Saturday, January 14, 2012

Why make bread?

So a friend of mine asked the following questions *in regards to making bread*:

  • How does a breadmaker work?
  • What kinds of bread can you make?
  • Why would one want to make bread vs buying it?
After she asked these questions, another friend said:
  • I use my stand mixer with the bread hook.  Is there an advantage to the bread machine?
I'm going to start with the last question *in the first set*.  Why would one want to make bread vs buying it?  First, it's cheaper.  Yes, you can buy bread for 99¢ a loaf, but it doesn't taste very good.  It is also *most likely* made with high fructose corn syrup (HFCS).  My middle kiddo is sensitive to HFCS.  She goes over the deep end acts out of sorts and is very hyper.  You'd be amazed at how many things have HFCS in them.  Also, the bread that doesn't have HFCS in it, costs a lot more *unless you can get it on sale.*  So another reason to make it...I know exactly what's going into it.  There aren't a bunch of preservatives and unnecessary ingredients in it.  Sadly, my hubby only likes my homemade bread for toasting.  He likes the store bought stuff for sandwiches, but since I started getting the Bountiful Basket, I can get 5 loaves of Organic 9 Grain bread for $12 *cheaper than store bought.*  He likes that. :)

How does a breadmaker work?  Most breadmakers have different settings on them.  Mine has:  white, wheat, sweet, 2 express cycles *one makes bread in 58 minutes and the other in 90*, french, dough, and a bake mode.  I've pretty much used all of the cycles on there.  "Oh shucks!  I don't have time to fiddle with making bread right now and I *need* bread for lunch!"  I can throw all of the ingredients in the pan and set it for the express bake 58 minute cycle.  That's basically all you do.  Measure ingredients exactly *room temperature for the regular cycles*, add them to bread pan starting with liquid, dry ingredients next, and after making a 'well' in the top of your flour, you add the yeast.  I use the dough cycle to make our pizza dough.  I *have* made jam in there, but not in a l-o-n-g time.

What kinds of bread can you make?  You can sort of get an idea based on the settings.  I've made cinnamon raisin bread which is evil wonderful.  I don't make it very often because it's that evil good.  In a pinch *the express bake*, I make white.  I made my Kamut bread in there last night.  I also make a multigrain bread in there, but I'm currently out of the cereal that I need to make it.  A lot of times when you get a breadmaker, it comes with recipes.  You can also google "bread recipes for breadmakers".  Just be sure you have a recipe that won't overflow your maker.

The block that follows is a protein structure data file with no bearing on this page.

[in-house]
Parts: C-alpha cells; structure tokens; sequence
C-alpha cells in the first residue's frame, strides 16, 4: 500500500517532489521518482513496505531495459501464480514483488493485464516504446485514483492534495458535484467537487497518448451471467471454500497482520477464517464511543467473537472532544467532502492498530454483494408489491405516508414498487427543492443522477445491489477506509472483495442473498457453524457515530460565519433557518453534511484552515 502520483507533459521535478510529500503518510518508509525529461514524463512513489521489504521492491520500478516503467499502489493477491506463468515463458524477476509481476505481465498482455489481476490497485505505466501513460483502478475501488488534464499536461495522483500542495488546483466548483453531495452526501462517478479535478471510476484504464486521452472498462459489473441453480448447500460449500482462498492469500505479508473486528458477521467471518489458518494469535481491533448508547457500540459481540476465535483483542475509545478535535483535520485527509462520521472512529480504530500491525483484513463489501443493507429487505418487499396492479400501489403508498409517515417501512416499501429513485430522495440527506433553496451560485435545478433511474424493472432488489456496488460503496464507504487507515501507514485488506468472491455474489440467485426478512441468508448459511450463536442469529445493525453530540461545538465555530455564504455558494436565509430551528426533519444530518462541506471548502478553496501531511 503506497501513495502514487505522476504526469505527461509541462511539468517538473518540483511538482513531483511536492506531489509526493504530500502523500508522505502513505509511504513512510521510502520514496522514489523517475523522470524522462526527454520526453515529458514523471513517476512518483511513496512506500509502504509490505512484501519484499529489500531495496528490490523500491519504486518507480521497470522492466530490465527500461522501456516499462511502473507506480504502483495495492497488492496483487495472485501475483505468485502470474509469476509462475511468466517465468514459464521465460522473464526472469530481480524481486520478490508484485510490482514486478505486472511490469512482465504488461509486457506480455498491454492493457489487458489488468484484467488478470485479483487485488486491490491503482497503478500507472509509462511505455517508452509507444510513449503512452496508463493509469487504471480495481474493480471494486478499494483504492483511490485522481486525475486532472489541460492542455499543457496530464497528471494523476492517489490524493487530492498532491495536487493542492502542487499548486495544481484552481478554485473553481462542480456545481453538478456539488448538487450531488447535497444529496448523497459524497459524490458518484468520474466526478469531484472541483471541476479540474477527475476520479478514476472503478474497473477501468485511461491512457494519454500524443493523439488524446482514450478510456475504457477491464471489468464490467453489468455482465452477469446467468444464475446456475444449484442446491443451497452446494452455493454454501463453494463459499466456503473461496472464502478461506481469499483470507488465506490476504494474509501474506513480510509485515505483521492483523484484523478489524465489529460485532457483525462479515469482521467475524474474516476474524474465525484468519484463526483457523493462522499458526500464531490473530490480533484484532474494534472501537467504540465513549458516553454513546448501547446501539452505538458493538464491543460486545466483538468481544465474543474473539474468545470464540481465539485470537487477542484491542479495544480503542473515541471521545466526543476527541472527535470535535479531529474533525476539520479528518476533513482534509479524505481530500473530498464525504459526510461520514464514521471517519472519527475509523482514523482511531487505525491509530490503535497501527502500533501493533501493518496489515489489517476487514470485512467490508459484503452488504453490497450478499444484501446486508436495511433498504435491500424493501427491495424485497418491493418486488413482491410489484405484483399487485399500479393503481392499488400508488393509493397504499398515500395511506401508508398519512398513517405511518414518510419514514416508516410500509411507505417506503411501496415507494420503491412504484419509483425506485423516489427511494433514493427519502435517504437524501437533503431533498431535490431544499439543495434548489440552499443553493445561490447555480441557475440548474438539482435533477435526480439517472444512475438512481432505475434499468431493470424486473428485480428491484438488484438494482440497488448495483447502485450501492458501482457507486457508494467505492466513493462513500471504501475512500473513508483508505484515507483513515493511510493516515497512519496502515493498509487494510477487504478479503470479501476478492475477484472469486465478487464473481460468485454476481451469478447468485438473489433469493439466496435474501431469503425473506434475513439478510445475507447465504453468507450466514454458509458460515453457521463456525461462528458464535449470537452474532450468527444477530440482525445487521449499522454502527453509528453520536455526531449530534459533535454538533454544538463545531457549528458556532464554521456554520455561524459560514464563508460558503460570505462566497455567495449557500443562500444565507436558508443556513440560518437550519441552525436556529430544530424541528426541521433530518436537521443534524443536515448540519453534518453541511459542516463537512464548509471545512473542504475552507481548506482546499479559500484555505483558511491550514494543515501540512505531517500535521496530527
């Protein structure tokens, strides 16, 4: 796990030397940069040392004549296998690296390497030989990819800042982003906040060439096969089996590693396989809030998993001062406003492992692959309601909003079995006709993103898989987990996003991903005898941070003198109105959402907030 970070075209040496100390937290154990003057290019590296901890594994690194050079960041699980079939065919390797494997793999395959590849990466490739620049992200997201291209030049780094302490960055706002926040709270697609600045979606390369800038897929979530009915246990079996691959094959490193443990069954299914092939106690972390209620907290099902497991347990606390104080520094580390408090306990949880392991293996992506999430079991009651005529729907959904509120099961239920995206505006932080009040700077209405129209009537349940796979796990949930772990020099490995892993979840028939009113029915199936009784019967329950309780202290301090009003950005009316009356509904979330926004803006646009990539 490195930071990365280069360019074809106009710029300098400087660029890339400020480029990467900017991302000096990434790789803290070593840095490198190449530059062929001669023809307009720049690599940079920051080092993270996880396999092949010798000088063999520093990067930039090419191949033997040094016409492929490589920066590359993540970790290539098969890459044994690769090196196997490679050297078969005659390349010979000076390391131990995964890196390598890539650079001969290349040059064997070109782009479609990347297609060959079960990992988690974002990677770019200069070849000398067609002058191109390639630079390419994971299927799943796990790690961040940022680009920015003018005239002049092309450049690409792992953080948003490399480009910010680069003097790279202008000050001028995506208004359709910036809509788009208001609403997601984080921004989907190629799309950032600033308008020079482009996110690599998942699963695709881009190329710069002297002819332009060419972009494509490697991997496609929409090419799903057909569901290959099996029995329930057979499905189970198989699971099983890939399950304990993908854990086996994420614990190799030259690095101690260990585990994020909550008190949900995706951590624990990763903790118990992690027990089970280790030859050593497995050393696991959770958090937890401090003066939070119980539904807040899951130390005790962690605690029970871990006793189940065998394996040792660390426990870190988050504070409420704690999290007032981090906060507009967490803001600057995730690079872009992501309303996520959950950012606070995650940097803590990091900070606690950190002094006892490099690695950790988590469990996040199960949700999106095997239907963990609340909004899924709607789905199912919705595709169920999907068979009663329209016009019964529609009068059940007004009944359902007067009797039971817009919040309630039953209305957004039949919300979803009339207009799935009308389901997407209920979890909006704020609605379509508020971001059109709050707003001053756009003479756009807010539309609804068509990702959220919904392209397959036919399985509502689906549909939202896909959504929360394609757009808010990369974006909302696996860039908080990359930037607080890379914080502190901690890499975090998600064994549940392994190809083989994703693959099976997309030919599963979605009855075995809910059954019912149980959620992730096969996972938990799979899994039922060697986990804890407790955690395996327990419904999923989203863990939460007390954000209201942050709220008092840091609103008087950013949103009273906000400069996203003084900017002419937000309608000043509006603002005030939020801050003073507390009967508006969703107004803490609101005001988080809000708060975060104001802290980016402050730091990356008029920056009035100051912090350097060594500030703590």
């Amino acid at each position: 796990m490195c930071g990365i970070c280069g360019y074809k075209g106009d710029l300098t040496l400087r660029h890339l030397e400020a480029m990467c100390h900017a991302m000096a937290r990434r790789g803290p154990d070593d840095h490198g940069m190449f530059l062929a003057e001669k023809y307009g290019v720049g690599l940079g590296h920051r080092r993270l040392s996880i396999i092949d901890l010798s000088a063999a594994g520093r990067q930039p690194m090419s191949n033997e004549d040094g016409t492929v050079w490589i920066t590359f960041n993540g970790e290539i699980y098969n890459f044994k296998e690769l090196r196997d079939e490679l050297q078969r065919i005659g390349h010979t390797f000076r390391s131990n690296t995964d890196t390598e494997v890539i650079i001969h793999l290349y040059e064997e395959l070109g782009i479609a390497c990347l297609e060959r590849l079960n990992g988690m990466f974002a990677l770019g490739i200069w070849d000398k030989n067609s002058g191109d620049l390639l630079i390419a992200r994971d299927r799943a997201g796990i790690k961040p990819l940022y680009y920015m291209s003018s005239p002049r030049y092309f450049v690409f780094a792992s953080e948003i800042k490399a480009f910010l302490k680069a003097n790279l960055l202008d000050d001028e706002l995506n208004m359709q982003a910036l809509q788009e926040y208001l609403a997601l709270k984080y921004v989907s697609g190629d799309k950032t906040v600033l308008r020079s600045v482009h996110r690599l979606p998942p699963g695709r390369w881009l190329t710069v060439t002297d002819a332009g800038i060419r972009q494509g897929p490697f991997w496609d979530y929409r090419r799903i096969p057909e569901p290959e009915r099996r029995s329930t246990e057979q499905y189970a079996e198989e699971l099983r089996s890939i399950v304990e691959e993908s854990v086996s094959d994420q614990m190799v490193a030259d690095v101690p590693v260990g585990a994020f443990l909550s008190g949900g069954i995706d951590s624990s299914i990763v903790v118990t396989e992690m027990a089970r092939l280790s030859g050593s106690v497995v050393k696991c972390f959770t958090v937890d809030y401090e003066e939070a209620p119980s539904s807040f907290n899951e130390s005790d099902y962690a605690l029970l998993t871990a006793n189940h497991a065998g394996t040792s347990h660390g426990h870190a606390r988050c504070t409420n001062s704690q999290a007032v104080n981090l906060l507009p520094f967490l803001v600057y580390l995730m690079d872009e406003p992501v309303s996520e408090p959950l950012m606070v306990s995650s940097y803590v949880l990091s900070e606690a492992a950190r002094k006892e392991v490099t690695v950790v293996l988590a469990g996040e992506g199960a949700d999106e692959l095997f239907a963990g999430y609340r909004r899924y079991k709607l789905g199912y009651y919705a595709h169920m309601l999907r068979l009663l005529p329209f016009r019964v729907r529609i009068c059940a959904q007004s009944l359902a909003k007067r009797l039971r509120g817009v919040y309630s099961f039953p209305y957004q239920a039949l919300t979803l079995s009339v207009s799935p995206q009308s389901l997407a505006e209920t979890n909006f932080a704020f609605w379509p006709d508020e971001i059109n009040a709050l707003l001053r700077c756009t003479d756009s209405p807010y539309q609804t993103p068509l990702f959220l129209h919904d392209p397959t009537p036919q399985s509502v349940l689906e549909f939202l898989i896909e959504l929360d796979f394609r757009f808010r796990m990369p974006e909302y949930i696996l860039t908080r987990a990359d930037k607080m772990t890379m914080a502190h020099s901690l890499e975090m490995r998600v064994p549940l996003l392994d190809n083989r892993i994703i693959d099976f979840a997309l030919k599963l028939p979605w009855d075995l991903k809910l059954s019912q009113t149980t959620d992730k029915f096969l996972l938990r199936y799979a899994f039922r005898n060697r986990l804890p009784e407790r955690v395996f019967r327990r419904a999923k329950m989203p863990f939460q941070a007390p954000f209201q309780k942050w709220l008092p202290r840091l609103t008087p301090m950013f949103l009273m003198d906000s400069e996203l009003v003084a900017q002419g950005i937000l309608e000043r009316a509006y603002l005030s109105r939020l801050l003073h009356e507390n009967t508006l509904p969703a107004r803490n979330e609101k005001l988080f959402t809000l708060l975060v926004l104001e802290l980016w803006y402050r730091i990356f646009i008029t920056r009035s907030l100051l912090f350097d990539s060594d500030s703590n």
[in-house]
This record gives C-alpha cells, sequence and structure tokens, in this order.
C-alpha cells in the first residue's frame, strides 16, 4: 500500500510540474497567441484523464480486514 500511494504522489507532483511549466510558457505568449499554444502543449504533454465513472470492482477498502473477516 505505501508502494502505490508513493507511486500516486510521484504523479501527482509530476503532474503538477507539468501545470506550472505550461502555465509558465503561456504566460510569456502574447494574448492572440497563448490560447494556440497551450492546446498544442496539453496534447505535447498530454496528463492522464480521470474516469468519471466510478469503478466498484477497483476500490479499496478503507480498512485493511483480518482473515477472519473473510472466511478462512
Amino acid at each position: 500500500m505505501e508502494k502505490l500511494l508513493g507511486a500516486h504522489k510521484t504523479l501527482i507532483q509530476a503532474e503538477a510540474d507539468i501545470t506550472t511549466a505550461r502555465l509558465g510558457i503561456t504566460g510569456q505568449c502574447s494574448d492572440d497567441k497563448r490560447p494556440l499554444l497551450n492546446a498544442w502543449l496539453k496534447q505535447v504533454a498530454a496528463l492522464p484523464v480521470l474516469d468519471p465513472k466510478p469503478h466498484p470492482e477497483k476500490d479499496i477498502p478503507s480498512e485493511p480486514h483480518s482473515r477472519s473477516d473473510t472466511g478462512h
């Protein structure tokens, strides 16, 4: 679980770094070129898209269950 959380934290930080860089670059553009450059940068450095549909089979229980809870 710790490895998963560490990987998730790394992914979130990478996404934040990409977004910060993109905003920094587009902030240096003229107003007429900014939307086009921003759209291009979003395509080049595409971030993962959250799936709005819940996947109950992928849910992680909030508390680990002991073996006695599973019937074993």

Now I'll address the last question.  I use my stand mixer with the bread hook.  Is there an advantage to the bread machine?  I did state one advantage.  The ability to throw the ingredients in the pan, walk away and have fresh bread in 58 minutes!  This could be considered dangerous by some, but if you're making it for sandwiches, you need to resist!!  With my oldest home for the entire week *she's enrolled in a virtual academy* and my littlest one also here, I need bread on hand for lunches.  I still make some bread by hand, in particular, the 4 Grain Batter Bread, but when time is limited, then I go for the breadmaker.

Overall, the breadmaker has been one of my most used 'appliances' that I received as a shower gift 10 years ago *aside from my microwave*.  If you want to have healthier bread, but life is too busy to lend you time to stand and do all of the steps necessary to do it by hand, then this is ideal.

When asked which bread they prefer, my oldest 2 said they prefer the bread that momma makes.  The littlest is too small to give an informed opinion.   How can I not make bread when they both enjoy it so much?


  1. Thanks Katie! I might give it a shot. I always buy the whole wheat HFCS-free kind and it sets me back about $3+ loaf and is gone in 2 days. I like the idea of making my kids cinnamon raisin bread too. They love the stuff!

  2. I've gotten my ingredients from Sam's. This last time, I bought a 25lb bag of flour and thanks to hubby, have a 4 gallon pail that I can stick it in. They also have yeast in a big package and because I use it so much, I bought it *and because it's cheaper than getting the strips of yeast at the regular store.* Those are the main ingredients that can get pricey.